A major new account of the most intensely creative years of Luther's career.
The Making of Martin Luther takes a provocative look at the intellectual emergence of one of the most original and influential minds of the sixteenth century. Richard Rex traces how, in a concentrated burst of creative energy in the few years surrounding his excommunication by Pope Leo X in 1521, this lecturer at an obscure German university developed a startling new interpretation of the Christian faith that brought to an end the dominance of the Catholic Church in Europe. Luther’s personal psychology and cultural context played their parts in the whirlwind of change he unleashed. But for the man himself, it was always about the ideas, the truth, and the Gospel.
Focusing on the most intensely important years of Luther’s career, Rex teases out the threads of his often paradoxical and counterintuitive ideas from the tangled thickets of his writings, explaining their significance, their interconnections, and the astonishing appeal they so rapidly developed. Yet Rex also sets these ideas firmly in the context of Luther’s personal life, the cultural landscape that shaped him, and the traditions of medieval Catholic thought from which his ideas burst forth.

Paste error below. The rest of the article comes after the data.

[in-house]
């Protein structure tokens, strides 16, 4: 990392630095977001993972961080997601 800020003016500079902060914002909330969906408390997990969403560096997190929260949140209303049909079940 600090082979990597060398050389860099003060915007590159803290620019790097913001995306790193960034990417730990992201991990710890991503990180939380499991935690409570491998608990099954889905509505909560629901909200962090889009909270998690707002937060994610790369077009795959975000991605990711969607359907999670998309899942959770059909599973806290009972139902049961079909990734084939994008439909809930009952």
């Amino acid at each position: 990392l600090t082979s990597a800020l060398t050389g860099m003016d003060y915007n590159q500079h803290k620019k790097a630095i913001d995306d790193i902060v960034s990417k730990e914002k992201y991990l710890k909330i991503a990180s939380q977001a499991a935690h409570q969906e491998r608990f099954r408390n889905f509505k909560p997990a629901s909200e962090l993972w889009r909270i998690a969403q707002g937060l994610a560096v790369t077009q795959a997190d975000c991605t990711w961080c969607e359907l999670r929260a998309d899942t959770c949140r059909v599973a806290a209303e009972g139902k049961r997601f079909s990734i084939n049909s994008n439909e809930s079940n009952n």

Lucidly argued and elegantly written, The Making of Martin Luther is a splendid work of intellectual history that renders Luther’s earthshaking yet sometimes challenging ideas accessible to a new generation of readers.
Richard Rex is professor of Reformation history at the University of Cambridge and a fellow of Queens’ College. His books include Tudors: The Illustrated History and Henry VIII and the English Reformation. He lives in Cambridge.
1 Wittenberg 1517 1
2 From Erfurt to Wittenberg 22
3 The Catholic Luther 45
4 The Quest for Certainty 69
5 Intimations of Antichrist 96
6 Luther and Eck 108
7 Rome and Wittenberg 135
8 Worms and the Wartburg 159
9 The Beginning and End of Reformation 184
10 The Meaning of Martin Luther 211